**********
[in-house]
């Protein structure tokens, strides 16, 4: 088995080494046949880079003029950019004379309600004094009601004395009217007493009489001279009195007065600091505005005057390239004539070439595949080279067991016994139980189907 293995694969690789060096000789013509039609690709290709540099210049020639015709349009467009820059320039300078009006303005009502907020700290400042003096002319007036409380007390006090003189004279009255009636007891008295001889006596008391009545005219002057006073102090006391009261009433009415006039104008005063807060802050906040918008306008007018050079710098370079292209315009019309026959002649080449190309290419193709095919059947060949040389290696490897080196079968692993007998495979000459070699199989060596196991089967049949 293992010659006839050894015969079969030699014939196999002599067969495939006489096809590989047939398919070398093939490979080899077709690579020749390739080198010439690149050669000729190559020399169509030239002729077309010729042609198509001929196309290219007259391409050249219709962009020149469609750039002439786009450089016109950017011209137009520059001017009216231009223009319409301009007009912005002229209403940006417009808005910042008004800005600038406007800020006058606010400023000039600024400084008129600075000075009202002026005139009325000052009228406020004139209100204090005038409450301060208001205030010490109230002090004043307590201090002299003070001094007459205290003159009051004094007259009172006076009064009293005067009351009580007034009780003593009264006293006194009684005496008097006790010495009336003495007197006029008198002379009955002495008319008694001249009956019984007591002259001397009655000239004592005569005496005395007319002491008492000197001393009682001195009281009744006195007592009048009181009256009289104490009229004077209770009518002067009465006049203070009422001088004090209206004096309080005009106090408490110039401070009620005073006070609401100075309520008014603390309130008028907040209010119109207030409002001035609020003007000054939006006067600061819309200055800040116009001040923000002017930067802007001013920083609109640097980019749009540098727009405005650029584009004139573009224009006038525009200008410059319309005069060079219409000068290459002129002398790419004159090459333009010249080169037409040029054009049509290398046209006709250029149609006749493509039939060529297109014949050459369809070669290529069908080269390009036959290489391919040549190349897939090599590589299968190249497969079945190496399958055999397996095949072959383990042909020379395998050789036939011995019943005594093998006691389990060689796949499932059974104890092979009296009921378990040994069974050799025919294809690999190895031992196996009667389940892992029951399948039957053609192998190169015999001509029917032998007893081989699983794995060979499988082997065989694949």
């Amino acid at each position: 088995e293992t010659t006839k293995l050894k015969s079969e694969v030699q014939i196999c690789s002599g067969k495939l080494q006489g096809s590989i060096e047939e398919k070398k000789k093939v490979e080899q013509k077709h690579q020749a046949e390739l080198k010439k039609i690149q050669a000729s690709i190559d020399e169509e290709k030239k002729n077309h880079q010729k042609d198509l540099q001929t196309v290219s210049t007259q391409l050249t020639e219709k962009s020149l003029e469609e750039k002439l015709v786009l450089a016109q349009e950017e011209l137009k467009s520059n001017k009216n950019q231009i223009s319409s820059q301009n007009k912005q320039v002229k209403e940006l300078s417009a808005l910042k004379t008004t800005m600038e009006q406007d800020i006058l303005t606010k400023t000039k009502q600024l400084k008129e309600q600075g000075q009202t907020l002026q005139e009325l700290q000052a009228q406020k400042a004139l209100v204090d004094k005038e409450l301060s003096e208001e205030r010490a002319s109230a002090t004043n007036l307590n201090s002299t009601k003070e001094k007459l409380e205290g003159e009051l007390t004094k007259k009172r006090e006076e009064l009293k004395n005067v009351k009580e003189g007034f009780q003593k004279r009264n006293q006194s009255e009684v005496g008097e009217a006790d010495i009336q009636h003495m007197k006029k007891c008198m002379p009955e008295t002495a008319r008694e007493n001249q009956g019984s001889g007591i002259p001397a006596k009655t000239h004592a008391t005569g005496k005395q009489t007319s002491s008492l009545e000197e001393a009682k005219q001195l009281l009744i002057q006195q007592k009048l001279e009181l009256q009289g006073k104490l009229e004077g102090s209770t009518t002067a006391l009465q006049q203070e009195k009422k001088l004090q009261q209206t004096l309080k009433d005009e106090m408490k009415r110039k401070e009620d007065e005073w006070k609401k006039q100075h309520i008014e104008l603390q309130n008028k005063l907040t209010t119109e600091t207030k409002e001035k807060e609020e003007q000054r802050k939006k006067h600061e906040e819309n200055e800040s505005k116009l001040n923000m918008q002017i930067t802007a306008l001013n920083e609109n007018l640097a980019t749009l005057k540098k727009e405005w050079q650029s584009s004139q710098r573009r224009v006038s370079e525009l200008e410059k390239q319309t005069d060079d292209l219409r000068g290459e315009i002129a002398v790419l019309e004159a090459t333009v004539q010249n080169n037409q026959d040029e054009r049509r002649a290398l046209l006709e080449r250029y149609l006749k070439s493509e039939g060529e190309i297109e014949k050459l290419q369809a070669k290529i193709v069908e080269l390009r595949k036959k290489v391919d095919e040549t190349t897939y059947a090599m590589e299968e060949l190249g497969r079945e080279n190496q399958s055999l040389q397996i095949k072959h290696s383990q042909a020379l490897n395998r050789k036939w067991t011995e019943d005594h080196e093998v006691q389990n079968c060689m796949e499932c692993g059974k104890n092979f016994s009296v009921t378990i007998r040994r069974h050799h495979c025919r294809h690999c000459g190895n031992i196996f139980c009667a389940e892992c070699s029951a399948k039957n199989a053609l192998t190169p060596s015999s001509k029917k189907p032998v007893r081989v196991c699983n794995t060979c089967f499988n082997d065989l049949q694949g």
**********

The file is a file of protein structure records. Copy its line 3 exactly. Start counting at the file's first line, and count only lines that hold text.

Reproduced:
């Amino acid at each position: 088995e293992t010659t006839k293995l050894k015969s079969e694969v030699q014939i196999c690789s002599g067969k495939l080494q006489g096809s590989i060096e047939e398919k070398k000789k093939v490979e080899q013509k077709h690579q020749a046949e390739l080198k010439k039609i690149q050669a000729s690709i190559d020399e169509e290709k030239k002729n077309h880079q010729k042609d198509l540099q001929t196309v290219s210049t007259q391409l050249t020639e219709k962009s020149l003029e469609e750039k002439l015709v786009l450089a016109q349009e950017e011209l137009k467009s520059n001017k009216n950019q231009i223009s319409s820059q301009n007009k912005q320039v002229k209403e940006l300078s417009a808005l910042k004379t008004t800005m600038e009006q406007d800020i006058l303005t606010k400023t000039k009502q600024l400084k008129e309600q600075g000075q009202t907020l002026q005139e009325l700290q000052a009228q406020k400042a004139l209100v204090d004094k005038e409450l301060s003096e208001e205030r010490a002319s109230a002090t004043n007036l307590n201090s002299t009601k003070e001094k007459l409380e205290g003159e009051l007390t004094k007259k009172r006090e006076e009064l009293k004395n005067v009351k009580e003189g007034f009780q003593k004279r009264n006293q006194s009255e009684v005496g008097e009217a006790d010495i009336q009636h003495m007197k006029k007891c008198m002379p009955e008295t002495a008319r008694e007493n001249q009956g019984s001889g007591i002259p001397a006596k009655t000239h004592a008391t005569g005496k005395q009489t007319s002491s008492l009545e000197e001393a009682k005219q001195l009281l009744i002057q006195q007592k009048l001279e009181l009256q009289g006073k104490l009229e004077g102090s209770t009518t002067a006391l009465q006049q203070e009195k009422k001088l004090q009261q209206t004096l309080k009433d005009e106090m408490k009415r110039k401070e009620d007065e005073w006070k609401k006039q100075h309520i008014e104008l603390q309130n008028k005063l907040t209010t119109e600091t207030k409002e001035k807060e609020e003007q000054r802050k939006k006067h600061e906040e819309n200055e800040s505005k116009l001040n923000m918008q002017i930067t802007a306008l001013n920083e609109n007018l640097a980019t749009l005057k540098k727009e405005w050079q650029s584009s004139q710098r573009r224009v006038s370079e525009l200008e410059k390239q319309t005069d060079d292209l219409r000068g290459e315009i002129a002398v790419l019309e004159a090459t333009v004539q010249n080169n037409q026959d040029e054009r049509r002649a290398l046209l006709e080449r250029y149609l006749k070439s493509e039939g060529e190309i297109e014949k050459l290419q369809a070669k290529i193709v069908e080269l390009r595949k036959k290489v391919d095919e040549t190349t897939y059947a090599m590589e299968e060949l190249g497969r079945e080279n190496q399958s055999l040389q397996i095949k072959h290696s383990q042909a020379l490897n395998r050789k036939w067991t011995e019943d005594h080196e093998v006691q389990n079968c060689m796949e499932c692993g059974k104890n092979f016994s009296v009921t378990i007998r040994r069974h050799h495979c025919r294809h690999c000459g190895n031992i196996f139980c009667a389940e892992c070699s029951a399948k039957n199989a053609l192998t190169p060596s015999s001509k029917k189907p032998v007893r081989v196991c699983n794995t060979c089967f499988n082997d065989l049949q694949g």